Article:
When I say this, Mattea lights up and tells me how much the startup analogy resonates with her. She’s had ideas for startups before, but they’ve always floundered, because she didn’t have the auxiliary forces to keep her going. That’s why she came to Edyfi, to be around people who could supply such forces. Brennan shares a similar story of a startup he tried to start earlier after dropping out of college, that he gave up on after spending 8 hours on a logo. That never would have happened if he did it at Edyfi, he reflects; he would have felt shame from sharing with us his surrender when we were all pushing forwards.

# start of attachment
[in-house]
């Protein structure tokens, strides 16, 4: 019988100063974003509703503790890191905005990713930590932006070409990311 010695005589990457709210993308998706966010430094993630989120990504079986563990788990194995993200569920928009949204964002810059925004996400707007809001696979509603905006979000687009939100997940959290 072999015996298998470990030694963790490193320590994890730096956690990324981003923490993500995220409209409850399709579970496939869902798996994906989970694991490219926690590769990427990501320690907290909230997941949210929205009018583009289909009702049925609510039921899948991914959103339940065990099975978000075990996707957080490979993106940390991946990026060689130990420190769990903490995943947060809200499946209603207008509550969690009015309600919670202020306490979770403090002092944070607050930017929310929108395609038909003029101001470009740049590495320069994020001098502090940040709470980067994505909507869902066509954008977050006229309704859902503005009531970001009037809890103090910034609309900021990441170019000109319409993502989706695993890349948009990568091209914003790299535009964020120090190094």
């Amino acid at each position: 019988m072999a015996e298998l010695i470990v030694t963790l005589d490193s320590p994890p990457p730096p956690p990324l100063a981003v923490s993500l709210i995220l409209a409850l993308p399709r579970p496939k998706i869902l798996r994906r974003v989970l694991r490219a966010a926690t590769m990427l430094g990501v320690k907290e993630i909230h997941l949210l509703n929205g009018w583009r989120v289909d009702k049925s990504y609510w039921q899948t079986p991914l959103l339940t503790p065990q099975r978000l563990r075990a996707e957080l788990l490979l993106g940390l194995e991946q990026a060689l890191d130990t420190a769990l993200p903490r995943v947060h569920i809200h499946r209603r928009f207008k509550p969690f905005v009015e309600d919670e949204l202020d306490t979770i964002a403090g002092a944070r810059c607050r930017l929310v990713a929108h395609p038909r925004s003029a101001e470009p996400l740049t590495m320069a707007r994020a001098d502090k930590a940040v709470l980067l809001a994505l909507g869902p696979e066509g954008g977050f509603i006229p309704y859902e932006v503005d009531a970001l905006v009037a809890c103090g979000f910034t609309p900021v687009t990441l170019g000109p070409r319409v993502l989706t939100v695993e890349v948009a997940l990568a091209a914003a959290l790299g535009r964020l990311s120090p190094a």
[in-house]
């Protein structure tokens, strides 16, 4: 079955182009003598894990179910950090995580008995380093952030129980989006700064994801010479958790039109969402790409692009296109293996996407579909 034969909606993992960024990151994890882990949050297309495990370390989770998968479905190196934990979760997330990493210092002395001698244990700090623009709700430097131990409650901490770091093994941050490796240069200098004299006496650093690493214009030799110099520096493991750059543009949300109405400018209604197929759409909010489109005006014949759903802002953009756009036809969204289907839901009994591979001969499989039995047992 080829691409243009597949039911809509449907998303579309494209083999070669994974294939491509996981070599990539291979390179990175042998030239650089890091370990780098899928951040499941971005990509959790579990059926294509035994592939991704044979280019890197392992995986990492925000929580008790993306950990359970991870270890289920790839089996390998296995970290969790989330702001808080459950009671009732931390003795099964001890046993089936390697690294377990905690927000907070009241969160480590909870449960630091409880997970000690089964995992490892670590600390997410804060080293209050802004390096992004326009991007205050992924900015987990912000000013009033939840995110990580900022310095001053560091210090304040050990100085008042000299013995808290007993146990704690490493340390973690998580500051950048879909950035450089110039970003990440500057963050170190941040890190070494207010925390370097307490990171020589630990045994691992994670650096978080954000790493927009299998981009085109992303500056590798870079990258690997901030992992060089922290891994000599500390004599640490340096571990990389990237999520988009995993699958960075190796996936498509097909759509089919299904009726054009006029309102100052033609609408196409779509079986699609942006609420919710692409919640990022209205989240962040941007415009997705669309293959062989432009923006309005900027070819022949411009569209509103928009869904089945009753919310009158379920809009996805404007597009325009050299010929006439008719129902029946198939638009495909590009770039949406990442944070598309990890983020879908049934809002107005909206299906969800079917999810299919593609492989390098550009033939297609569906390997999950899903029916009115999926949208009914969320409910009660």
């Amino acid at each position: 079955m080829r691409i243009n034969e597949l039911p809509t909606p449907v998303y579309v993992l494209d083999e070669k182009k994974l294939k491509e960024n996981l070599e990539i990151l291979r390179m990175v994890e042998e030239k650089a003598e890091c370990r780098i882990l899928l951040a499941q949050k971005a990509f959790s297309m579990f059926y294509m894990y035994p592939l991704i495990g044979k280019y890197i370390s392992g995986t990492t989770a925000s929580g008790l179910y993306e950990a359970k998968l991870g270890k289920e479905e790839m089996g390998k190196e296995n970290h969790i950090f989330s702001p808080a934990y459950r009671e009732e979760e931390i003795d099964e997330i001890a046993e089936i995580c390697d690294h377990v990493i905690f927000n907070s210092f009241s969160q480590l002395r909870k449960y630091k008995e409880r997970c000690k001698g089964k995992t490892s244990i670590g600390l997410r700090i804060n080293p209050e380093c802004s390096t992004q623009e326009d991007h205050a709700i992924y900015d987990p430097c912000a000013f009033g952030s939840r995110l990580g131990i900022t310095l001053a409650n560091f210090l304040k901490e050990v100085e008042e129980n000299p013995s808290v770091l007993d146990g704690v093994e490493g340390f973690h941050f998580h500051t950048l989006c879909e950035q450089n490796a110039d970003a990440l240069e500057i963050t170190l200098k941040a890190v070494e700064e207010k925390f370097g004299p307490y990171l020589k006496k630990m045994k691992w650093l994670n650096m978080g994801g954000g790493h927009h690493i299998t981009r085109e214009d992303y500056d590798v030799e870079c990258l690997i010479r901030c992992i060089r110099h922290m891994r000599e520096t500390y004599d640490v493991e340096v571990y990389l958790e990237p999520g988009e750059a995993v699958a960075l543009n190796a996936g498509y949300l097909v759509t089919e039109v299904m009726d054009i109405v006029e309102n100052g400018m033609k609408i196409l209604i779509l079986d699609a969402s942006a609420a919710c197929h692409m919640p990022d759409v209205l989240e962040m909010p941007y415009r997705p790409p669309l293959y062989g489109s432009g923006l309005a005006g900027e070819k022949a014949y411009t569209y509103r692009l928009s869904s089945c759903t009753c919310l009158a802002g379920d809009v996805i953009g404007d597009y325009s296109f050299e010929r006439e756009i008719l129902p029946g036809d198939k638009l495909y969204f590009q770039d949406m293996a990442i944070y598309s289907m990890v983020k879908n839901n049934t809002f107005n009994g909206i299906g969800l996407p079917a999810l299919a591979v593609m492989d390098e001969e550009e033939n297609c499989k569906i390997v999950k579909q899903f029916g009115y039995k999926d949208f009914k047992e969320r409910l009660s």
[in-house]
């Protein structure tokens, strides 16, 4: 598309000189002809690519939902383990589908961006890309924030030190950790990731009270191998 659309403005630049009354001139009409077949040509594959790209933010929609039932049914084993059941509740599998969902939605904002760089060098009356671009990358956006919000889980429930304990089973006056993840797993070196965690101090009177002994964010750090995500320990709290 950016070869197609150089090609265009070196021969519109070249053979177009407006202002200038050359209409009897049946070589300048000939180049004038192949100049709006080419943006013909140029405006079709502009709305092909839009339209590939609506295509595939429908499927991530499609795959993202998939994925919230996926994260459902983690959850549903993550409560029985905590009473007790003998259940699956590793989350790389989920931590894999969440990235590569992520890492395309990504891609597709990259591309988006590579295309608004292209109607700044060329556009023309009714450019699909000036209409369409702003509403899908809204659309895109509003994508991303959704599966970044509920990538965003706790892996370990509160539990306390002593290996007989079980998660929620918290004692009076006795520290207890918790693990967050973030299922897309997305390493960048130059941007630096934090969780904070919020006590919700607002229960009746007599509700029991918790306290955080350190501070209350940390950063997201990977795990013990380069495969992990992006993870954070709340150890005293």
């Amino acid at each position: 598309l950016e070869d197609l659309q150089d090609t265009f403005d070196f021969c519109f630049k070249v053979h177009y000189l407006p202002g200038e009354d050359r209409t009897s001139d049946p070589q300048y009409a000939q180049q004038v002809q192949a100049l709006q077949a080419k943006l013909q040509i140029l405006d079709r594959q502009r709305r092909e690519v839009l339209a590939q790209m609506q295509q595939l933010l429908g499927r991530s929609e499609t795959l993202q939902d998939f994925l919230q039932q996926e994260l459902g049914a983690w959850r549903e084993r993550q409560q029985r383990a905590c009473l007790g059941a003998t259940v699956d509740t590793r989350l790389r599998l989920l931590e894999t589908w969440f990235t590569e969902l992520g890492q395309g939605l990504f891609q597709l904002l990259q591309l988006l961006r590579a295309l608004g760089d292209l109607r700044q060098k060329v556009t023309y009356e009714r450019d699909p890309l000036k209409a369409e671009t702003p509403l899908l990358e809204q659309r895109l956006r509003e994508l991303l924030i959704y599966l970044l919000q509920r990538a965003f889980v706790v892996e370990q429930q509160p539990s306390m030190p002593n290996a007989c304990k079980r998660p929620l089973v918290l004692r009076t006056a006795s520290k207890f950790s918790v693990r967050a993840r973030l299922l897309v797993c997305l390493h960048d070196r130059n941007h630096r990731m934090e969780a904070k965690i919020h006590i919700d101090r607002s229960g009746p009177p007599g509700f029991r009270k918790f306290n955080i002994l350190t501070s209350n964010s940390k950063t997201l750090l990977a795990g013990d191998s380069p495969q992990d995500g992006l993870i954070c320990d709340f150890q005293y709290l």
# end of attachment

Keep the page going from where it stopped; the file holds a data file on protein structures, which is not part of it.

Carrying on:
I have my own example in the positive. In the spring, I joined the literary magazine The Incandescent Review. I found myself a writer among, and then an editor and director among those who billed themselves creative writers, many of whom had won prestigious awards. When it came to introducing ourselves, it was assumed that we were all creative writers. “What kind of writing do you do?” “Poetry and fiction,” one might say. “Essays and YA novels,” says another. “Journalistic writing and short fiction,” I come up with, the former a slight overstatement and the latter more or less a construction on the whimsical pieces of creative writing I had done. Yet, as soon as I called myself a creative writer, someone who wrote “short fiction,” no less, a mental block melted away. I suddenly found myself turning musings into poetry and…short fiction, when I would have left them simply musings before.